Connect with us

Hi, what are you looking for?



Album Review: VEXED Culling Culture

7.5/10 Reviewer

Vexed are the latest addition to the deathcore revival that has been taking place over the last few years. The UK produced some great deathcore acts since the genre’s heyday, including Ingested, Acrania (the “send them to the slaughterhouse” guys) and the dearly departed Martyr Defiled. After featuring Thy Art Is Murder frontman CJ Macmahon on their very first single “Elite,” Vexed are set to explode. Culling Culture is a surprisingly smart slice of brutality from a band that sounds practiced beyond their years. If this is the debut, there’s no telling how far Vexed could go.

Advertisement. Scroll to continue reading.

Vocalist Megan Targett takes centre stage on Culling Culture. Her ability to switch from a soulful belter to a screaming banshee is one of the band’s biggest strengths. Experienced listeners will be reminded of Spiritbox frontwoman Courntey LaPlante. That isn’t where the similarities end, but Vexed are confident enough to carve out a niche without sounding too much like anyone else. Guitarist Jay Bacon has downtuned his instrument to an inhuman level, resulting in riffs that will blow out cheap speakers. But it isn’t all breakdowns and grimacing. Vexed know how to switch things up with djenty sections, nu-metal rhythms, and even a few tasty electronic beats. The band also gets rid of the more overdone tricks of the genre. There is no endless blasting or simple “clean chorus/harsh verse” writing to be found.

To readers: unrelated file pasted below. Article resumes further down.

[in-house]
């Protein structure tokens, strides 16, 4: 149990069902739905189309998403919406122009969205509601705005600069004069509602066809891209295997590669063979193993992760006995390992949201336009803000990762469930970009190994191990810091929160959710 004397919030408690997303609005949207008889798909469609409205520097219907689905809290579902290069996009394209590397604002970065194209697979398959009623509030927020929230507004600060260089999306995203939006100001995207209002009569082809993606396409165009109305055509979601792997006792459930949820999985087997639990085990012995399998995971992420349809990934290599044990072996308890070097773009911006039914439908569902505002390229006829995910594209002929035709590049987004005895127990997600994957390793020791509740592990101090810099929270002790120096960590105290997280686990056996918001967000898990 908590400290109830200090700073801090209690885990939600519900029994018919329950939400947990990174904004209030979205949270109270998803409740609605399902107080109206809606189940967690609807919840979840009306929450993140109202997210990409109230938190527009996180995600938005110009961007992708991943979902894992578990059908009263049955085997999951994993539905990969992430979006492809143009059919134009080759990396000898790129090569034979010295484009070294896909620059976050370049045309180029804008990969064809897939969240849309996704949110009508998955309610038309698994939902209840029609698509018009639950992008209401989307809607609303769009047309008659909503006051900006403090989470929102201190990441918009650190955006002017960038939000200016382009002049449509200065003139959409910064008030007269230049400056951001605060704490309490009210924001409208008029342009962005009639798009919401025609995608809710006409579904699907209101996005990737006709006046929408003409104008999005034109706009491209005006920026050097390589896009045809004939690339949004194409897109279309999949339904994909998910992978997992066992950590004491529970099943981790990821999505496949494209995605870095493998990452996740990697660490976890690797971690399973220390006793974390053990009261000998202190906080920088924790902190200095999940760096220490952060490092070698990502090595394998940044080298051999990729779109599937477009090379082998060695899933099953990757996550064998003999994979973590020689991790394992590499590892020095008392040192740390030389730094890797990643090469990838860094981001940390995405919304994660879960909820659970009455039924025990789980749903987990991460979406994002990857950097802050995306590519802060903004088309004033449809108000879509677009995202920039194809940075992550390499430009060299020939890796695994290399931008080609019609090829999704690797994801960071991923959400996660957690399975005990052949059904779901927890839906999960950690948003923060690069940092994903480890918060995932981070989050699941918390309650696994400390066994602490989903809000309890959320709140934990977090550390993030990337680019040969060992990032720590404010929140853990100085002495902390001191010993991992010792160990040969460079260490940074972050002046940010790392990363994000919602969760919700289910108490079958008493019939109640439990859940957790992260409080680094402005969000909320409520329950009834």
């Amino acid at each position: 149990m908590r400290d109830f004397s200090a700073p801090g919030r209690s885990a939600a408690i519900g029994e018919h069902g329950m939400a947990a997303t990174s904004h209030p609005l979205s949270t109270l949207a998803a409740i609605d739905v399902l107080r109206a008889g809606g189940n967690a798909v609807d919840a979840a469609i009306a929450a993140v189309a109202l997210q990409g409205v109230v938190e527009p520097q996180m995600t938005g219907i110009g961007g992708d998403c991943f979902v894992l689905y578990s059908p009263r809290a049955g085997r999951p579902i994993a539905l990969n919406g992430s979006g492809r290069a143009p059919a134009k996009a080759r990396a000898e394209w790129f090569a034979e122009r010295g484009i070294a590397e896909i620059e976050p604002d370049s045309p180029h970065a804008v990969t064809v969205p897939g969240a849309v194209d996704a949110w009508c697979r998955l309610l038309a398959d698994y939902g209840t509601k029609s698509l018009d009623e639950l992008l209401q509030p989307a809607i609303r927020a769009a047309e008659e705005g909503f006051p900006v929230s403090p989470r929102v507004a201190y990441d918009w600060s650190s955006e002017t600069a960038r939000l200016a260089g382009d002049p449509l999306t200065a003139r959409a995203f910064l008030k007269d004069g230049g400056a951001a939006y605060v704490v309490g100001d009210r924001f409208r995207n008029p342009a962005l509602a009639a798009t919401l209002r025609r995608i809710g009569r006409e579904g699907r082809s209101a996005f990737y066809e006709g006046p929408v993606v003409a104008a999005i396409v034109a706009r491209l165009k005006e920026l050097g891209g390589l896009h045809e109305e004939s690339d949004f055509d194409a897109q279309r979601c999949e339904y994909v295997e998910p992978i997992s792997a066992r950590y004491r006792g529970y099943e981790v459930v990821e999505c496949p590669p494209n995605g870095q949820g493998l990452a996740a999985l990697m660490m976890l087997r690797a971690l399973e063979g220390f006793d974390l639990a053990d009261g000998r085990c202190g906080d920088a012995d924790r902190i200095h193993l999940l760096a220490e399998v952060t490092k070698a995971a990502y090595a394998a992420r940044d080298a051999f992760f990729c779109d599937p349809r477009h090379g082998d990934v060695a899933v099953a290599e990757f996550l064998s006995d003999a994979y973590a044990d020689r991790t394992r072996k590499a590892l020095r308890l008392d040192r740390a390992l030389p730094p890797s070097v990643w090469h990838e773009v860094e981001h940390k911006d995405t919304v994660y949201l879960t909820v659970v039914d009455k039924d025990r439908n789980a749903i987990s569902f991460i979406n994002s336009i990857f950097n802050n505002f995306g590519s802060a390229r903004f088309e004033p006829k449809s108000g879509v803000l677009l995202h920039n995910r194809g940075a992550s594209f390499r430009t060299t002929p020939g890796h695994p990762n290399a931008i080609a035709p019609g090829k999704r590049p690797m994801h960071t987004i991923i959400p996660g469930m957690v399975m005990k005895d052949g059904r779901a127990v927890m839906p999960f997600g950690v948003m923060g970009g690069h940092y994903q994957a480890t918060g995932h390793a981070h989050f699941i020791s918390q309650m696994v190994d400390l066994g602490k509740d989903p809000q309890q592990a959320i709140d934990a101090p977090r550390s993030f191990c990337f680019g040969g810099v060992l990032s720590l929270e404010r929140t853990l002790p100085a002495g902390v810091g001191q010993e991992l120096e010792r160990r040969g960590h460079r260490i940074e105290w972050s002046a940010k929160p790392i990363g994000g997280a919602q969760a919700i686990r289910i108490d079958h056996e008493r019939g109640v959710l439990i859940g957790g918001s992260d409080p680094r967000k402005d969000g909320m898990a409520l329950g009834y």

Album Review: VEXED Culling Culture

It sounds like Vexed have listened to enough deathcore to really get what makes the genre tick. The middle section of the first single “Hideous” is among the tastiest riffs you are likely to hear this month. Throw in a few choice pick-slides and Megan’s vocal performance, then Vexed start to show off their full potential. Other highlights are the frantic alt-metal anthem “Narcissist”, guitar-centric “Purity”, the classic deathcore of “Misery” and unpredictable album closer “Lazarus”, which even comes with a nice “OUGH!” before the breakdown. Clearly Vexed are out to have fun.

The biggest surprise on Culling Culture comes near the end. “Aurora” is an odyssey that showcases all the band’s best qualities. Megan’s vocals soar, the interplay between Jay and bassist Al Harper is something to behold and Willem’s drums sound more melodic than any deathcore drummer has a right to. If Vexed can pull this off in a live setting, it will be the high point of any show. Fans of more progressive metalcore will be wiping tears from their eyes during Jay Bacon’s final guitar solo. You won’t hear this advice often from Metal Injection, but if Vexed want to tone down the heaviness and go this route, they would undoubtedly find success.

Album Review: VEXED Culling Culture

The 50-second intro to “Weaponise” is something Vexed could leave out on future releases. It kills some of the momentum for what is a highly energetic album. The song puts drummer Willem Mason-Geraghty in the spotlight. He rises to the moment with an all-over-the-place performance that many blast-beaters could learn from. The interlude “Drift” doesn’t really add anything either. But it is quickly forgotten when “Aurora” comes on.

It’s hard to believe that this is Vexed’s first album. They sound like a band that has been around for years. That said, they wear their influences on their sleeves, and are at their best when they break free and do their own thing. Classic deathcore is going through a resurgence this year. Vexed are a part of it, but if they wanted to, they could be something more.

Show Comments / Reactions

You May Also Like

Weekly Injection

Plus releases from Vexed, Vulture, Amorphis, An Autumn for Crippled Children, Mothman and The Thunderbirds, Dr. Colossus, Yautja, and The Devil Wears Prada.

Music Videos

"We see you. You have been warned."